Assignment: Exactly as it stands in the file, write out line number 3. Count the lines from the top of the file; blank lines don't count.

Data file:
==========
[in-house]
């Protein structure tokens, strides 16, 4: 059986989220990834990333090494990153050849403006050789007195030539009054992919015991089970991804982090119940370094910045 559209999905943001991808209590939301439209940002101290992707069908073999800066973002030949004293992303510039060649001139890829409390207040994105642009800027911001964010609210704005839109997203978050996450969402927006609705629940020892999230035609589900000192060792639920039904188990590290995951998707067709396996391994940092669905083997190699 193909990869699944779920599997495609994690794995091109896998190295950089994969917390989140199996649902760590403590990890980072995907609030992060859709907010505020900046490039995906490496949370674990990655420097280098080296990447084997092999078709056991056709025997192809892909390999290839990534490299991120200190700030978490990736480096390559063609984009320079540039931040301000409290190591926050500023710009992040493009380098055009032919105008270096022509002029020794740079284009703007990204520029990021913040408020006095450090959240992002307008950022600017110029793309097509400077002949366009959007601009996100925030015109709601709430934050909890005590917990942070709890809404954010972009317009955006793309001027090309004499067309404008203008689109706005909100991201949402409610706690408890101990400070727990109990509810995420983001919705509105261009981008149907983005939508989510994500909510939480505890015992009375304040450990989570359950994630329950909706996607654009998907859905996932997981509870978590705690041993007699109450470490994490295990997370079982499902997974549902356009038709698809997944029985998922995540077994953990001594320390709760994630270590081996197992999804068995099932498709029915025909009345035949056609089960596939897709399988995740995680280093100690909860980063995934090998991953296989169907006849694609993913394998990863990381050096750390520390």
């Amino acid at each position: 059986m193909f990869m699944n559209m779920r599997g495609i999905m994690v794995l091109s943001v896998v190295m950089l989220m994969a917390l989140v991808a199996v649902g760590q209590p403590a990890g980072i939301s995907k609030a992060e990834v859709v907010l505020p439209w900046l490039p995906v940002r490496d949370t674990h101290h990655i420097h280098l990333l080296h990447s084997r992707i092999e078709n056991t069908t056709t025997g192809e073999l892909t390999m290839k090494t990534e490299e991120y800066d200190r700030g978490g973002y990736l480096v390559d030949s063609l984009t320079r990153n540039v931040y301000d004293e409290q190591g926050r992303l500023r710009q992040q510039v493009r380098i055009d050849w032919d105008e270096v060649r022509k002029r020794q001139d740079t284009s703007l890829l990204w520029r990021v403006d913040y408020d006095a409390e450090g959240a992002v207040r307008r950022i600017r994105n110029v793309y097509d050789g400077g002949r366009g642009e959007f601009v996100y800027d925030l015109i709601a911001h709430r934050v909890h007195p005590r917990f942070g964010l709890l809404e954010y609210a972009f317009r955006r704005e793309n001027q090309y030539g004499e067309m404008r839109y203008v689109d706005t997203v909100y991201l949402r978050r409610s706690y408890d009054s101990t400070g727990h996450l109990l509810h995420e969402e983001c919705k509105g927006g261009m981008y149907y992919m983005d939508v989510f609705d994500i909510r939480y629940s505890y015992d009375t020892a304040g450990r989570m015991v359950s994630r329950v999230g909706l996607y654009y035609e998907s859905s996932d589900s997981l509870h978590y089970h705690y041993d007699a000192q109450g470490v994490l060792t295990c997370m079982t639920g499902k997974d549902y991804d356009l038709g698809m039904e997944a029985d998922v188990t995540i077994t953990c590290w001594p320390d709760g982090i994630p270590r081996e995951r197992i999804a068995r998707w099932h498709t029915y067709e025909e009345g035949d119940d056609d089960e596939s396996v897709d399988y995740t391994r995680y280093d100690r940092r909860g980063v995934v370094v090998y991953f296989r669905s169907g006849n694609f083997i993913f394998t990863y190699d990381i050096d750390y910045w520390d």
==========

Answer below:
């Amino acid at each position: 059986m193909f990869m699944n559209m779920r599997g495609i999905m994690v794995l091109s943001v896998v190295m950089l989220m994969a917390l989140v991808a199996v649902g760590q209590p403590a990890g980072i939301s995907k609030a992060e990834v859709v907010l505020p439209w900046l490039p995906v940002r490496d949370t674990h101290h990655i420097h280098l990333l080296h990447s084997r992707i092999e078709n056991t069908t056709t025997g192809e073999l892909t390999m290839k090494t990534e490299e991120y800066d200190r700030g978490g973002y990736l480096v390559d030949s063609l984009t320079r990153n540039v931040y301000d004293e409290q190591g926050r992303l500023r710009q992040q510039v493009r380098i055009d050849w032919d105008e270096v060649r022509k002029r020794q001139d740079t284009s703007l890829l990204w520029r990021v403006d913040y408020d006095a409390e450090g959240a992002v207040r307008r950022i600017r994105n110029v793309y097509d050789g400077g002949r366009g642009e959007f601009v996100y800027d925030l015109i709601a911001h709430r934050v909890h007195p005590r917990f942070g964010l709890l809404e954010y609210a972009f317009r955006r704005e793309n001027q090309y030539g004499e067309m404008r839109y203008v689109d706005t997203v909100y991201l949402r978050r409610s706690y408890d009054s101990t400070g727990h996450l109990l509810h995420e969402e983001c919705k509105g927006g261009m981008y149907y992919m983005d939508v989510f609705d994500i909510r939480y629940s505890y015992d009375t020892a304040g450990r989570m015991v359950s994630r329950v999230g909706l996607y654009y035609e998907s859905s996932d589900s997981l509870h978590y089970h705690y041993d007699a000192q109450g470490v994490l060792t295990c997370m079982t639920g499902k997974d549902y991804d356009l038709g698809m039904e997944a029985d998922v188990t995540i077994t953990c590290w001594p320390d709760g982090i994630p270590r081996e995951r197992i999804a068995r998707w099932h498709t029915y067709e025909e009345g035949d119940d056609d089960e596939s396996v897709d399988y995740t391994r995680y280093d100690r940092r909860g980063v995934v370094v090998y991953f296989r669905s169907g006849n694609f083997i993913f394998t990863y190699d990381i050096d750390y910045w520390d």